Visiting the Park
Day Use Fees ($10 per vehicle) are currently being charged at the following locations:
- Borrego Palm Canyon, Horse Camp and Tamarisk Grove Campgrounds
- Visitor Center Parking Area
- Hellhole Canyon Parking area
- Sheep Canyon, Mountain Palm Springs and Bow Willow Primitive Camps
The Visitor Center
The Visitor Center is open and has some very informative exhibits, plus the award-winning 15-minute film, A Year in the Desert.
A desert garden just outside the Visitor Center building provides a quick look at some of the vegetation typical of the 600,000-acre park, with the species identified. The garden includes native desert scrub species, many types of cacti, and gorgeous wildflowers in spring.
There are more wonders in this desert than anyone could see in a lifetime, including wildflowers, which usually start blooming in force in late February or early March. Varieties of cactus bloom at all elevations but at different times, and for wildflower buffs they are the real prize. They tend to be "specimen" blossoms in colors ranging from red to yellow, and green. Other plants, such as the red chuparosa and the yellow brittlebush, show themselves as a mass of tiny flowers covering the surface of a shrub, or even a field of shrubs, or, in a good year, a broad expanse of pink sand verbena. It is often impossible to predict how desert plants will respond to the timing and amounts of rainfall and the fluctuations of temperature.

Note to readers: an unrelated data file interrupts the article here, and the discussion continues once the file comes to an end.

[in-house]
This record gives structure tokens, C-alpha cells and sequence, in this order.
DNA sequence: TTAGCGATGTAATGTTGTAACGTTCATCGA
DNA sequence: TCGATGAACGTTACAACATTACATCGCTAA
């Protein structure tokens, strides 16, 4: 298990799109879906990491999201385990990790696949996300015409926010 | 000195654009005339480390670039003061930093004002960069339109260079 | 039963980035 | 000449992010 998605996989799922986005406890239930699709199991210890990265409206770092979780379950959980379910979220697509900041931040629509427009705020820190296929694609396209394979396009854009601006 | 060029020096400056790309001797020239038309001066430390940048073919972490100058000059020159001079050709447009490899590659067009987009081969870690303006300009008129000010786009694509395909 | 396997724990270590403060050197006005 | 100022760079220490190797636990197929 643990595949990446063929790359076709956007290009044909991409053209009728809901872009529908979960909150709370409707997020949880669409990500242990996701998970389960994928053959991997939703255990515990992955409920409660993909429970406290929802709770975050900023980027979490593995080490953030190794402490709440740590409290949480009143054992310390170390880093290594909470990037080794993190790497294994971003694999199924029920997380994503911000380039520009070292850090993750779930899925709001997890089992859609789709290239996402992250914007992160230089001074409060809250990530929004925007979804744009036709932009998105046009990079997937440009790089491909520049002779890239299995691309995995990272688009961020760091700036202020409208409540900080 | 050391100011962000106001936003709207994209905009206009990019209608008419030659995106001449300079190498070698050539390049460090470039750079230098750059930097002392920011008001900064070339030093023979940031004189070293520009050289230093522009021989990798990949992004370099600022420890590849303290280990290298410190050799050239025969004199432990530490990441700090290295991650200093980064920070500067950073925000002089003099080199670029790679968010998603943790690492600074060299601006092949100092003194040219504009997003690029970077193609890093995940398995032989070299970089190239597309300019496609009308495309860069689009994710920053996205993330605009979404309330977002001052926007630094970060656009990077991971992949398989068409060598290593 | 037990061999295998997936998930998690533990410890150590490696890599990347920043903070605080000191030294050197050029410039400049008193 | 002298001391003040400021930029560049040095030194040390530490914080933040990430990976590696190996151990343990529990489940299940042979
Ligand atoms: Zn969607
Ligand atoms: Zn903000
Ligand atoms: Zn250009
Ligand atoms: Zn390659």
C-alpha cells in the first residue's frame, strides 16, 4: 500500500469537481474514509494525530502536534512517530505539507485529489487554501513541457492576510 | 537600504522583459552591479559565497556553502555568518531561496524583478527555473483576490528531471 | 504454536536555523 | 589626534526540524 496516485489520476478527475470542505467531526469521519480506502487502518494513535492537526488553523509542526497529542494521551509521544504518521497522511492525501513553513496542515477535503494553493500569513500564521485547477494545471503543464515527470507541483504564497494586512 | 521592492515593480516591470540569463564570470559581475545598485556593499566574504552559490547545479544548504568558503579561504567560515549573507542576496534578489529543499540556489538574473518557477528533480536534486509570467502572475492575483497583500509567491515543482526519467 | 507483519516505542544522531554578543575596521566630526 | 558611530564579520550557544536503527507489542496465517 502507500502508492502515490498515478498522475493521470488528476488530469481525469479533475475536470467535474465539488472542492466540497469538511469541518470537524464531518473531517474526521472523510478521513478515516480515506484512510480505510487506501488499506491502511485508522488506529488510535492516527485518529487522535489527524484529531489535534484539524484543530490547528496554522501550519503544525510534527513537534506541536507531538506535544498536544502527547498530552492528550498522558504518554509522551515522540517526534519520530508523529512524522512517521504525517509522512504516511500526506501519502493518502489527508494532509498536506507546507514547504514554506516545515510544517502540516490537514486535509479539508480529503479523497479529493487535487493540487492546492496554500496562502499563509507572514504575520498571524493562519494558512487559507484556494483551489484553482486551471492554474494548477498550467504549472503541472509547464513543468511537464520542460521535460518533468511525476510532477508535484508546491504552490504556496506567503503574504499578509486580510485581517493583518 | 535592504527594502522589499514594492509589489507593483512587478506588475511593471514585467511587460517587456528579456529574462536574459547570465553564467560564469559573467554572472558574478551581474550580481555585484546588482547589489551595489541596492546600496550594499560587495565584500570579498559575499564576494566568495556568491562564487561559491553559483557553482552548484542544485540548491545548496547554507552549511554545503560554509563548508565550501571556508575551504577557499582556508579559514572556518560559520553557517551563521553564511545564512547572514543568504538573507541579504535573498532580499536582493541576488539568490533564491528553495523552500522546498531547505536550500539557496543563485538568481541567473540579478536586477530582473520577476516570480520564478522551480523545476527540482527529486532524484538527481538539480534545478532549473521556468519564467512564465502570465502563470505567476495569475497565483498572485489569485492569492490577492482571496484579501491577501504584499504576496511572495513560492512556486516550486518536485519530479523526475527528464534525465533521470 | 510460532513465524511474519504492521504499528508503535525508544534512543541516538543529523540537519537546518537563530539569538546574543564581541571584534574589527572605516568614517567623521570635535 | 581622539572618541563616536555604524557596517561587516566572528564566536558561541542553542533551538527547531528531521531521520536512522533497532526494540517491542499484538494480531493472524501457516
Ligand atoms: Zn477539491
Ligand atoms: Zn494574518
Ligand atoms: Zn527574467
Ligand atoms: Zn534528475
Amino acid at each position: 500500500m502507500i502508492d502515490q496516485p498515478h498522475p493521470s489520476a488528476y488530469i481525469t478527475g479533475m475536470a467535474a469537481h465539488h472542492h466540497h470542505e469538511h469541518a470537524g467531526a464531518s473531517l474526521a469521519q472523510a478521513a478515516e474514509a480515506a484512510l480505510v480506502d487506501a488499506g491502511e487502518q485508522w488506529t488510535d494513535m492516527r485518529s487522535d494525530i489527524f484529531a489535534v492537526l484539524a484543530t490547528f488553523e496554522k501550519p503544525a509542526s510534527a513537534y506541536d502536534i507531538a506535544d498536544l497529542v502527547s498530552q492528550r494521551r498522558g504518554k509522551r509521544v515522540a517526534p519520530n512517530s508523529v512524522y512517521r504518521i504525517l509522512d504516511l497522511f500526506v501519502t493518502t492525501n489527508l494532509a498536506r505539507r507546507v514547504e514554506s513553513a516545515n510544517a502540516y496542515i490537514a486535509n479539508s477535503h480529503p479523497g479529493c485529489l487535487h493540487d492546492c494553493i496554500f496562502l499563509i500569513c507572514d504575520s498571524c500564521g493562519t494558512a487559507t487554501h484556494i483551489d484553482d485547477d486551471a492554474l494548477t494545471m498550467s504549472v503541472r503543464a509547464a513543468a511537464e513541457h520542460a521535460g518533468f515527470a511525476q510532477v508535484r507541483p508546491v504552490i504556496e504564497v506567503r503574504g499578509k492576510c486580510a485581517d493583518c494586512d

Pacific Crest Trail
The Pacific Crest Trail is the jewel in the crown of America’s scenic trails, spanning 2,650 miles from Mexico to Canada through three western states. The trail passes through five California State Parks: Castle Crags and McArthur-Burney Falls in Northern California; and Silverwood Lake, Anza Borrego Desert and Mt San Jacinto in Southern California. The Pacific Crest Trail Association is an excellent source of information for anyone planning a trip on the PCT.